Five reasons you should drink more, not less coffee

Sarra Gray
National Coffee Day Celebrates 100 Million US Coffee Drinkers
Coffee-lovers rejoice: coffee improves your cognitive function. (Source: Getty)

Today is International Coffee Day, and while caffeine fanatics rejoice, it seems the black stuff is not quite the staple of our working day it used to be.

This is according to a study commissioned by the entirely legit-sounding Institute for Scientific Information on Coffee, and carried out by YouGov, which found over a quarter of people are too busy to drink coffee at work.

But whether yours is a Latte or an Americano, the study also showed reasons why that extra cup could help you get ahead at work.

1. It wakes you up

Well, duh. Grabbing a cup of coffee during the morning commute could be the best way to start your day, with 56 per cent of people saying this wakes them up and 29 per cent saying it helped them feel more alert. Running late? Between 9am and 11am is the best time to have a coffee break, the study found.

2. It’ll increase your productivity

Drinking coffee is the second best way to improve productivity, right behind taking a break, according to the survey. Why not combine the two? When it comes to picking your workday drink, stick with a cup of java - 43 per cent of people said it increases their productivity over all similar drinks.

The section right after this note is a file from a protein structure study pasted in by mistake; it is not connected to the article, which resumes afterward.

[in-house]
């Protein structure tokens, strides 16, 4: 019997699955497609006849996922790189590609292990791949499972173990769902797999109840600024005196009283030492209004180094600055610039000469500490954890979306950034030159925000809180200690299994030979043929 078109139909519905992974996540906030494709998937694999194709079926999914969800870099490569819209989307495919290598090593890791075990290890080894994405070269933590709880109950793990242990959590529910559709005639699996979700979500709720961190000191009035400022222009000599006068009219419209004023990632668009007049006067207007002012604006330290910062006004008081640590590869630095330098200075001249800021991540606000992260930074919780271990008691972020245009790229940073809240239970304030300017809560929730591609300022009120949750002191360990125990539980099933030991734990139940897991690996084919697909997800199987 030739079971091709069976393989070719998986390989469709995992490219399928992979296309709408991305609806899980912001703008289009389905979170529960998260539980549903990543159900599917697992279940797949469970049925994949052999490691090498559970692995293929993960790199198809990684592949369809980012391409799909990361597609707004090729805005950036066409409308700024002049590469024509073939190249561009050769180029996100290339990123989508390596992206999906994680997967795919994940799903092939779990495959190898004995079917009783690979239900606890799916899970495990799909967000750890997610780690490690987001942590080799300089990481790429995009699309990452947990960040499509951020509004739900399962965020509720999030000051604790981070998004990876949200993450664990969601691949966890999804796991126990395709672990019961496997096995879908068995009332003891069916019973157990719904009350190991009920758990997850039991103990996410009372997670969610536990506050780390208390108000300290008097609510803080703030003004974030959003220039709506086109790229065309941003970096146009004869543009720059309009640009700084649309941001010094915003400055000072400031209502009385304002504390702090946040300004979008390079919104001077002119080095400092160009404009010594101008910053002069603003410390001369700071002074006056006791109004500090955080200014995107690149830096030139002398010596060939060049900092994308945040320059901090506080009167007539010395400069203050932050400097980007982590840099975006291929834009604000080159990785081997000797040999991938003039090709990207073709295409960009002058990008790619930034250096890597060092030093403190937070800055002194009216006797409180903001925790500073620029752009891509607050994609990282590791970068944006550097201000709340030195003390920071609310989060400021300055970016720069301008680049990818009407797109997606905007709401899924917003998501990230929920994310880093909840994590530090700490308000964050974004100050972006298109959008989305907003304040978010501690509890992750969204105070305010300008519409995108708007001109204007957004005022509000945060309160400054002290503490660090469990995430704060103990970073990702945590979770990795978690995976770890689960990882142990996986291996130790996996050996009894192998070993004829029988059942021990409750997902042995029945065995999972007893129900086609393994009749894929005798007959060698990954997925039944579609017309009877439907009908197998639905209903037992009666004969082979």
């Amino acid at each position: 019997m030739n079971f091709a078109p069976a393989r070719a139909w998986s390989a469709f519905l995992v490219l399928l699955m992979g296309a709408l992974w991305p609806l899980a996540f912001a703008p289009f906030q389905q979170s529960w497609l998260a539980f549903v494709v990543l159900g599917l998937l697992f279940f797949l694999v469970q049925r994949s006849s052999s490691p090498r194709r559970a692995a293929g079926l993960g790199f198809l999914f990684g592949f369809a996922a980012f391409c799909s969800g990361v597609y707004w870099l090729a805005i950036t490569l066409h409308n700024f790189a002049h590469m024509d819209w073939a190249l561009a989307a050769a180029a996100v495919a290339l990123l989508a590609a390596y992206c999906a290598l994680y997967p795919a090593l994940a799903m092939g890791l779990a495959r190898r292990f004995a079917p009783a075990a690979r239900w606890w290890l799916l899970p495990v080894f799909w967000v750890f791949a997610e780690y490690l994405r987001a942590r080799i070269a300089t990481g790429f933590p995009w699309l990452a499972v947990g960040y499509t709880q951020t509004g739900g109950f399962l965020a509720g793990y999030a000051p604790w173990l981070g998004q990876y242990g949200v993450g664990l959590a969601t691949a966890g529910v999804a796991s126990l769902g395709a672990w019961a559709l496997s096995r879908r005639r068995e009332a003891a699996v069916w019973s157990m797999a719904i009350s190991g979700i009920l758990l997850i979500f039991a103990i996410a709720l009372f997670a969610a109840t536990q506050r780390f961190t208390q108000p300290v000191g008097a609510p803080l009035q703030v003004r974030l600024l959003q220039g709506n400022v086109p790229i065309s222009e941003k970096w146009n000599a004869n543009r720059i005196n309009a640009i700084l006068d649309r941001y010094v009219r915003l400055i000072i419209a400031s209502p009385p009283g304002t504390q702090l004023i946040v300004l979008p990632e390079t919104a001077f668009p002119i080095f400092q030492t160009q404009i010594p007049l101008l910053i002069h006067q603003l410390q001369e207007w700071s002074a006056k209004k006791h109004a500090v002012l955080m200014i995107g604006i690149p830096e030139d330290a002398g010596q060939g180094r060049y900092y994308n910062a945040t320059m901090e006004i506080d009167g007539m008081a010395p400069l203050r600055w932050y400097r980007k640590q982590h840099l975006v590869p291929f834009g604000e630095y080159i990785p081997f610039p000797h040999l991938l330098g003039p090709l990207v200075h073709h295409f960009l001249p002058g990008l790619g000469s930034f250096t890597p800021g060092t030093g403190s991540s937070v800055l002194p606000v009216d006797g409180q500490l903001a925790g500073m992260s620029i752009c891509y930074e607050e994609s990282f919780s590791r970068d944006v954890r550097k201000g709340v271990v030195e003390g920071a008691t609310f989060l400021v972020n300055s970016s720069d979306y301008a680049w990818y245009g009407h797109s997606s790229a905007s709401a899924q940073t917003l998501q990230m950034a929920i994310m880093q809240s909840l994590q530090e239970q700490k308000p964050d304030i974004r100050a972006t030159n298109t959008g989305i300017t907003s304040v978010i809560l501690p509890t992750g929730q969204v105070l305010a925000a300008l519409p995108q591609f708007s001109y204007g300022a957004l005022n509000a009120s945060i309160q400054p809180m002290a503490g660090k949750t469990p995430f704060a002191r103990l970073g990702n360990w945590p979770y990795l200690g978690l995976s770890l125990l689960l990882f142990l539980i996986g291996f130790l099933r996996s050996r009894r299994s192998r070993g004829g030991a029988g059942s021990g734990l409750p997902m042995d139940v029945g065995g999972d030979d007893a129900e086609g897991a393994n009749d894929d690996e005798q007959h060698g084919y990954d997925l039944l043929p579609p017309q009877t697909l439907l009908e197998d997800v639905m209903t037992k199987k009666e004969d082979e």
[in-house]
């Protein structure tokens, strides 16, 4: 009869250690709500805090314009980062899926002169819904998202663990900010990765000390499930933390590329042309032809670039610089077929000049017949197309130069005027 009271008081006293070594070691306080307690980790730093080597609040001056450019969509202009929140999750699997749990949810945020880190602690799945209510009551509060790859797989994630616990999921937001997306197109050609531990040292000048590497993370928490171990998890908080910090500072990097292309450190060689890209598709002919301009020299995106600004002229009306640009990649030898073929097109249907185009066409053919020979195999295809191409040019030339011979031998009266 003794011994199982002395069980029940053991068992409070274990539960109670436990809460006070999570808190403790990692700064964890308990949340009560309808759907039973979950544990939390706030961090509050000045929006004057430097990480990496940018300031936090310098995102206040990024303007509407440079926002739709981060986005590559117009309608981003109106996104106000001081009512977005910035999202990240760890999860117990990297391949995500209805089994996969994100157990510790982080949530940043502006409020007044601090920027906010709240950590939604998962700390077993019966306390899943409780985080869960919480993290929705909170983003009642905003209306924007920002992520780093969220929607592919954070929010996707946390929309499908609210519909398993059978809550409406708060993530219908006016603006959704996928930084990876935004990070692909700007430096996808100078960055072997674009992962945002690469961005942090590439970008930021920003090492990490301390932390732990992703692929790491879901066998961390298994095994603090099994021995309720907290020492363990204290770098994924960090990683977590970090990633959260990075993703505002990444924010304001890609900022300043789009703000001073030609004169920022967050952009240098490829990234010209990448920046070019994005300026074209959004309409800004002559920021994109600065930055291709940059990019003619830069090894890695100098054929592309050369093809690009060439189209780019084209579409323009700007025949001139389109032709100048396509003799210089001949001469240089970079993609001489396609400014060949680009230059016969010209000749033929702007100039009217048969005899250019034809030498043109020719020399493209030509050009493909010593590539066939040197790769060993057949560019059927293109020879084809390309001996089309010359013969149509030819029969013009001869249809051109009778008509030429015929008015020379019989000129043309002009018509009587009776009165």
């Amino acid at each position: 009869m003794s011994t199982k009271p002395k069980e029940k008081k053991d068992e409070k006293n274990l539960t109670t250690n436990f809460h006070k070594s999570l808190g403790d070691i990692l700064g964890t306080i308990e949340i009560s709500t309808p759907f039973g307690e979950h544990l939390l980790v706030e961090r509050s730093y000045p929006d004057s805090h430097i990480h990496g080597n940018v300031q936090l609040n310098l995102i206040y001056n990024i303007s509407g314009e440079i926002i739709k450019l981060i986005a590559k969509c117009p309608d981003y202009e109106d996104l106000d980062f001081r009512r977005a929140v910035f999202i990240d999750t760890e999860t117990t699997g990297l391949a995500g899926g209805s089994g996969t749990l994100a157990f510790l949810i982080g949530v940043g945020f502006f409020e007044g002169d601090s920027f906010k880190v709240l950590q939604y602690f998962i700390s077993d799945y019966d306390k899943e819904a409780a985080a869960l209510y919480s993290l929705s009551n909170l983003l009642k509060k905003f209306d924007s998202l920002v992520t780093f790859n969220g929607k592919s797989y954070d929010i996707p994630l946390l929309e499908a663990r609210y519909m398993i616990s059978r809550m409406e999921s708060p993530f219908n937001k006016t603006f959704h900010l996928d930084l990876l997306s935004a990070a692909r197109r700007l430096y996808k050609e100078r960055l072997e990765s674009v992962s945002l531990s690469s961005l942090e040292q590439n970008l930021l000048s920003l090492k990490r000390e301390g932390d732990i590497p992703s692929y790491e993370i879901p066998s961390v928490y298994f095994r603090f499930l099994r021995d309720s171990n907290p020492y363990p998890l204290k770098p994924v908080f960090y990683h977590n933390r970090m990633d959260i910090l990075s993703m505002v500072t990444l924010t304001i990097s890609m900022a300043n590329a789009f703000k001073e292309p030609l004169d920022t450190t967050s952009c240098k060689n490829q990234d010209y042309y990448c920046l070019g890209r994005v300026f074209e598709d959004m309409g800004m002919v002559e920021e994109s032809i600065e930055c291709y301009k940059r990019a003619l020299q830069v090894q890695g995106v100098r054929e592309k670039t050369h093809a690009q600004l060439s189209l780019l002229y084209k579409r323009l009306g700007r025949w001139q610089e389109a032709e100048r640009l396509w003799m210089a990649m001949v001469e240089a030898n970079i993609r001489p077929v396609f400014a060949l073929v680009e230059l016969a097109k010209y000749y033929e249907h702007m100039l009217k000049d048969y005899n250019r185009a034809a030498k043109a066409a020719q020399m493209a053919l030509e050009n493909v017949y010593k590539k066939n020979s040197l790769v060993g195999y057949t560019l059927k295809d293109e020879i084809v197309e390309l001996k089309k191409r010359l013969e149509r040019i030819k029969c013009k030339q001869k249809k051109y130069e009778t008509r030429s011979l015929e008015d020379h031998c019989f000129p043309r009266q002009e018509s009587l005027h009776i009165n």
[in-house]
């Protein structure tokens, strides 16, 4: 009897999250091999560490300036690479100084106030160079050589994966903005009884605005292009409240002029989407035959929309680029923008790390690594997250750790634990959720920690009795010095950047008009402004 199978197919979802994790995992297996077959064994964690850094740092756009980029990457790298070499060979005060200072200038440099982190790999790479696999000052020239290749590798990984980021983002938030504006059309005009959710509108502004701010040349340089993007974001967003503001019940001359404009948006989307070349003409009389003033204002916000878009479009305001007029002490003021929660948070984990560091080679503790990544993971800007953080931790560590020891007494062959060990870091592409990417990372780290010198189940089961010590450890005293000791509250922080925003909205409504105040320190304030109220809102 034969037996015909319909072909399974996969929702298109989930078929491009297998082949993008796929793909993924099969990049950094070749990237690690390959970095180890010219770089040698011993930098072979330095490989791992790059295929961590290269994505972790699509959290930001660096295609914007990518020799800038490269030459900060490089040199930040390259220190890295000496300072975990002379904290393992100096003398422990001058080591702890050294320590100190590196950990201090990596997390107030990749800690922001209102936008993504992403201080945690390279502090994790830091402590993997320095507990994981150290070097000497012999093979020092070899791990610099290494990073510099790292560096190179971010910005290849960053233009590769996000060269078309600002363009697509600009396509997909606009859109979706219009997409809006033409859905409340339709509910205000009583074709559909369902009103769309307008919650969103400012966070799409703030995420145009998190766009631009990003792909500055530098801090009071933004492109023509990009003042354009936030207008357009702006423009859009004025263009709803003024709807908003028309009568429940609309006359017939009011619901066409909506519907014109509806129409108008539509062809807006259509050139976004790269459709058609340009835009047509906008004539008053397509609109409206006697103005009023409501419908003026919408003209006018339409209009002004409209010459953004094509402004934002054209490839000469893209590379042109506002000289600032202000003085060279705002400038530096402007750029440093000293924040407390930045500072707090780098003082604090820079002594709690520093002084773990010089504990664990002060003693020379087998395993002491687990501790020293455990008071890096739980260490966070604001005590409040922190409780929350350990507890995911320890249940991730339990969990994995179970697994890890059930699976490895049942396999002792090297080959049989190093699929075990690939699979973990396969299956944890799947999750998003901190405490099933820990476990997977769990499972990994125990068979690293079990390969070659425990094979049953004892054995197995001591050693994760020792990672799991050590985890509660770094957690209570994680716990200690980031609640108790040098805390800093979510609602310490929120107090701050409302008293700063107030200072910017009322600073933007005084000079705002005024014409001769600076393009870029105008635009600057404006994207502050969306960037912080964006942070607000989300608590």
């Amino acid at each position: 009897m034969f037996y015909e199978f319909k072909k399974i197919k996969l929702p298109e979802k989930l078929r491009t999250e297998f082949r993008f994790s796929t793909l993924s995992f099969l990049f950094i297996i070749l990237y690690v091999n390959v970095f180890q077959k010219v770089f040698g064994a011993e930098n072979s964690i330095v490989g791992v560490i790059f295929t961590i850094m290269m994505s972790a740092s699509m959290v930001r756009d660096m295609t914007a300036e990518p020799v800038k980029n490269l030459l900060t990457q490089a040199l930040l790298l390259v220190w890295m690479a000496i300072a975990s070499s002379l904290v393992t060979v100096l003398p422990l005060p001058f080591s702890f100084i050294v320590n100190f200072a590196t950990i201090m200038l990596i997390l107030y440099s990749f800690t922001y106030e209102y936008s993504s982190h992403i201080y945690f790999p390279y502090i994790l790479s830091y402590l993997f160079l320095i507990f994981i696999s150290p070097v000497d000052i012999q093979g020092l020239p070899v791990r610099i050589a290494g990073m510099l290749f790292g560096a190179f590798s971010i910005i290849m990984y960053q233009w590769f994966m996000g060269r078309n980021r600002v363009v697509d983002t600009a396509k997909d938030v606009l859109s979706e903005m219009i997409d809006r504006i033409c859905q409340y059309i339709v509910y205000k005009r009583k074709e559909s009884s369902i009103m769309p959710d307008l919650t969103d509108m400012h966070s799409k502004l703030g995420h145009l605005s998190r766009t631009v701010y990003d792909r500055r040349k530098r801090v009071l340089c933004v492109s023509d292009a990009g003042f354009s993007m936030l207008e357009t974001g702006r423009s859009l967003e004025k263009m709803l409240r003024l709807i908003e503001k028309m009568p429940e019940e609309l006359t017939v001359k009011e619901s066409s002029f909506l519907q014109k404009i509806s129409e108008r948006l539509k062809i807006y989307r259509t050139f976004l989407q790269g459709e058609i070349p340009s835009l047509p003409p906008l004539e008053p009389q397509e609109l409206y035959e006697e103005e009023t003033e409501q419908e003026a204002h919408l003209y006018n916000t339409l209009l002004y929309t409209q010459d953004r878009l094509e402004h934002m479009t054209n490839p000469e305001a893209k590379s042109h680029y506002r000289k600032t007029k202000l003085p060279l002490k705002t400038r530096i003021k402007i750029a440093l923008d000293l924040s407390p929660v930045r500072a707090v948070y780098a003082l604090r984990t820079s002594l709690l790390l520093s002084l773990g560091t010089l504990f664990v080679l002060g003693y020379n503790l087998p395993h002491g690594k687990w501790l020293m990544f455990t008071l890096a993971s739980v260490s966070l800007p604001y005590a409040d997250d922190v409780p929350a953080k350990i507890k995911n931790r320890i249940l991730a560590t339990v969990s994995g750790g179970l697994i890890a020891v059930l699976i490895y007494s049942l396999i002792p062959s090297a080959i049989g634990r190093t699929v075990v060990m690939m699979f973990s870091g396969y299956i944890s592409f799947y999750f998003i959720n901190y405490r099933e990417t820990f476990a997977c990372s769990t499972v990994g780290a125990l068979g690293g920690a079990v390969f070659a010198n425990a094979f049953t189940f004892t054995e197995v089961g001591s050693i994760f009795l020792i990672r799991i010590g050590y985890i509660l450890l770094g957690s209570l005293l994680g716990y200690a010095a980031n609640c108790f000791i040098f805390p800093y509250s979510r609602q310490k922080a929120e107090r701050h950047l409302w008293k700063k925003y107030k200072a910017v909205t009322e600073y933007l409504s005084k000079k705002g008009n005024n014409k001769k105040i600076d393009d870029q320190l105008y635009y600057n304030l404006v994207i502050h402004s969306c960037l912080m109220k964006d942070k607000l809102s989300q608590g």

3. Take some time to relax

Your coffee break could be the perfect opportunity to take a moment to breath during the day. The study found 40 per cent of people who drink coffee at work do so to pause and relax when making and drinking the coffee.

4. It’ll help you get social

It’s official: the kettle is the new water cooler. Over a quarter of people take the chance to catch-up with colleagues over a coffee, and a further 10 per cent drink coffee at work because their peers do. So for office gossip, you know where to go.

5. Missing breaks does not make you more productive

To the 29 per cent of people who said they are too busy to have a coffee break, the study suggested missing a break to work longer did not mean you get more done. Quite the opposite: coffee improves cognitive function, the study suggested.

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